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date: 19 July 2019

Abstract and Keywords

The General Agreement on Tariffs and Trade (GATT) was originally conceived as the tariff-bargaining forum for a more comprehensive trade body, yet that big institution did not exist until the World Trade Organization came into being in 1995. The GATT became more than an effective tool for reducing tariffs and promoting global growth in trade. Its long span of success derived mainly from its focused effort to reduce trade barriers, and mainly tariff levels, and the steady institutional, structural, and programmatic growth that derived from the expansion in world trade. This happened in two stages, over the first seven rounds of negotiations during which the GATT evolved. This article focuses on these first seven rounds, and discusses the GATT philosophy as well as its recovery and competition phases. Over the years, GATT negotiating ‘rounds’, as the eight multilateral meetings that occurred from 1947 to 1994 were called, considered a host of topics. But the forum's mission of trade liberalization was so entrenched that many of the top concerns of nations became the responsibility of other organizations.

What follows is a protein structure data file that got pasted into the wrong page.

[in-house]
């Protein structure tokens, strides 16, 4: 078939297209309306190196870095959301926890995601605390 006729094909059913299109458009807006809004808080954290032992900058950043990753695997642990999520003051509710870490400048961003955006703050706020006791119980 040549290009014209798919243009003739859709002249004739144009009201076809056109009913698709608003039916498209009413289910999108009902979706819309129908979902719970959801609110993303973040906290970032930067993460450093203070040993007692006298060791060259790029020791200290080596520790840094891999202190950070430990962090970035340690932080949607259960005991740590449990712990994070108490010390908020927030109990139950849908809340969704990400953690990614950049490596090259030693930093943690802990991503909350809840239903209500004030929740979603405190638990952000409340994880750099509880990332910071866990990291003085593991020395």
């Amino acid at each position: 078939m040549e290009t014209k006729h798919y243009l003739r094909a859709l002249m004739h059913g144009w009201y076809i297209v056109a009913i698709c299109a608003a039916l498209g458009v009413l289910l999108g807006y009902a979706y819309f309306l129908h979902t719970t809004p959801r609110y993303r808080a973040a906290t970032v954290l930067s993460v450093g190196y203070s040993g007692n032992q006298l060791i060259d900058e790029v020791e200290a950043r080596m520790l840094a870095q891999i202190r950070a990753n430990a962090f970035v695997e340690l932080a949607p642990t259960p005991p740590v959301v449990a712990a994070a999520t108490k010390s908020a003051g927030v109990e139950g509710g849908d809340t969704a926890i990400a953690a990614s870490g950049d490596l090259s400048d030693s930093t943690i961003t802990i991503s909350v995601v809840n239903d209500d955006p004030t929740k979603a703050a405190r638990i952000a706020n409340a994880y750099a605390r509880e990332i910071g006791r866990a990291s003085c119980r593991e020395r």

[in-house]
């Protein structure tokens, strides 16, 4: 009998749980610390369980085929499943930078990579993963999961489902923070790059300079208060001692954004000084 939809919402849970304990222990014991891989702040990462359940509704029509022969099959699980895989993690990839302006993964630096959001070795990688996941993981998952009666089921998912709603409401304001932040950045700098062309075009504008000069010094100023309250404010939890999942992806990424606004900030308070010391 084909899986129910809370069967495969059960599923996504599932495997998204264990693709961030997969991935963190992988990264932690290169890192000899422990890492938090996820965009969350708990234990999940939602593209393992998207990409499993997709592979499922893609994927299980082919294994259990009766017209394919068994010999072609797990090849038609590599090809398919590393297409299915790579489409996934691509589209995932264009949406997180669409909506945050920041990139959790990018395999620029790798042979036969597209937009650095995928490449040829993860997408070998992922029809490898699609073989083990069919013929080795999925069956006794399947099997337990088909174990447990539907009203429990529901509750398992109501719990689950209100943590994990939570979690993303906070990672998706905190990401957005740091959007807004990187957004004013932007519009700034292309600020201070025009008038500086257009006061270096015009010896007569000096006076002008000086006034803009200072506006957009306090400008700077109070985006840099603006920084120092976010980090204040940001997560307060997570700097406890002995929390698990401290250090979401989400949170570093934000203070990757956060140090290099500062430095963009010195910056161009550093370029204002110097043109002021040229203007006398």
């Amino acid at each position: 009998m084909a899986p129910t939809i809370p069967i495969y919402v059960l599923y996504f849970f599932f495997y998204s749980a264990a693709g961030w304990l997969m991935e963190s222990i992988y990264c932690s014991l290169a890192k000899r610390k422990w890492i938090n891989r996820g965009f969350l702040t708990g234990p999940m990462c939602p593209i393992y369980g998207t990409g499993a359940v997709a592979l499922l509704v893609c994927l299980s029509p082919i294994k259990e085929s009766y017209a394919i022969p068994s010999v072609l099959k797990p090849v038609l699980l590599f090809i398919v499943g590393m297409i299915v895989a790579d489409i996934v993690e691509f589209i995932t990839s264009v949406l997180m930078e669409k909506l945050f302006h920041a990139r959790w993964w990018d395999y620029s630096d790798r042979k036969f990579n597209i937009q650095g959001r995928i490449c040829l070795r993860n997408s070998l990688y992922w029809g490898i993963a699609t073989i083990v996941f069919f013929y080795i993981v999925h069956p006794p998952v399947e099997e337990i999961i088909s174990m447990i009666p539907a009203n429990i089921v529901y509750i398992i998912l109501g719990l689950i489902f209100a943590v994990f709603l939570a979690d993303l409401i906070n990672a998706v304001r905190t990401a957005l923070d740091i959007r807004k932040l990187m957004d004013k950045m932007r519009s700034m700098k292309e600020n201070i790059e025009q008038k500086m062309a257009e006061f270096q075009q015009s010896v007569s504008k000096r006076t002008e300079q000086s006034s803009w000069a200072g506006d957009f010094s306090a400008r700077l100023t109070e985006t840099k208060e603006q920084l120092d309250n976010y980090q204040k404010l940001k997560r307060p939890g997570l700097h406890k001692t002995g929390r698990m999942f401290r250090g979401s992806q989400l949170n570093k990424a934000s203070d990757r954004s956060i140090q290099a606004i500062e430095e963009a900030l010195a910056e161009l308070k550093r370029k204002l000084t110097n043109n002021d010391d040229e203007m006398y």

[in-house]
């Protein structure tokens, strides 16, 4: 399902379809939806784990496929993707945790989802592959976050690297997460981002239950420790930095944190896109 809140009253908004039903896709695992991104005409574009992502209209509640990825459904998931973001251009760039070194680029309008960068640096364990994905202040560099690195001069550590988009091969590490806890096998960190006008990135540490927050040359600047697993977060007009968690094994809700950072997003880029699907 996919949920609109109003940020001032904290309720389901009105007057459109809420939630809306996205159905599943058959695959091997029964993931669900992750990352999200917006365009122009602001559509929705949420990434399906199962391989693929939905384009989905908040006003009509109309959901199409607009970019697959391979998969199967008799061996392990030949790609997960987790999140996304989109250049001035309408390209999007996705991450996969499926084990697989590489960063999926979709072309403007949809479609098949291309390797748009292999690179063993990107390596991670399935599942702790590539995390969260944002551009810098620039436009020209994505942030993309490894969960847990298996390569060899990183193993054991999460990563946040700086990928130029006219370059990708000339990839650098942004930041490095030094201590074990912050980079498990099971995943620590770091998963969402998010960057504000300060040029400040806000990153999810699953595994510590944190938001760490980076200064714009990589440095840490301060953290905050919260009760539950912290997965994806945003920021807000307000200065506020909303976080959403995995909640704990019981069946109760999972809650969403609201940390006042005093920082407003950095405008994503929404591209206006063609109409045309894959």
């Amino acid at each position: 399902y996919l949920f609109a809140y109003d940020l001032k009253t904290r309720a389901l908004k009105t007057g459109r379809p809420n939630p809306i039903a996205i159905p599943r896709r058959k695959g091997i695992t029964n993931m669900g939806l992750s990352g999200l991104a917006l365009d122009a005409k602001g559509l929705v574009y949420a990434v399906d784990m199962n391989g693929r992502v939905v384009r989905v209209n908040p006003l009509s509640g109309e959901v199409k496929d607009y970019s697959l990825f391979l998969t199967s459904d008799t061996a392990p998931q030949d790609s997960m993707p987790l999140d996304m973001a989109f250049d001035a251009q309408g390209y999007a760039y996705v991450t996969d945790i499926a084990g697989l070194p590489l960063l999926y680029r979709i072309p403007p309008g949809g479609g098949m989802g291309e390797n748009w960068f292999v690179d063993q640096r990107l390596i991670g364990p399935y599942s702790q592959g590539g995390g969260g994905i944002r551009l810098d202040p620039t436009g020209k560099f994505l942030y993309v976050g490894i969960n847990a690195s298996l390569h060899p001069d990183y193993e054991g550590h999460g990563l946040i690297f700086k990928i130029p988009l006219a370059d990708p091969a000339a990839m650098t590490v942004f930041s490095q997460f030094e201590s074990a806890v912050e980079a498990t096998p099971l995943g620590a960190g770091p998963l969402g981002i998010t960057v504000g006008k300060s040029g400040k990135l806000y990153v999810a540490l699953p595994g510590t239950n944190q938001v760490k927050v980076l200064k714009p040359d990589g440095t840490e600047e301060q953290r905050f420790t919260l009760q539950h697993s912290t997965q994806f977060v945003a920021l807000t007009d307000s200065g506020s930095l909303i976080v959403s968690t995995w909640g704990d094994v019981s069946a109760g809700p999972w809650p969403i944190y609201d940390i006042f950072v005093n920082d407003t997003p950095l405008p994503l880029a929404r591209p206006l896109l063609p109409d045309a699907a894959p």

Keywords: Tariffs and Trade, tariffs, trade barriers, World Trade Organization, negotiating rounds, trade liberalization, recovery, competition

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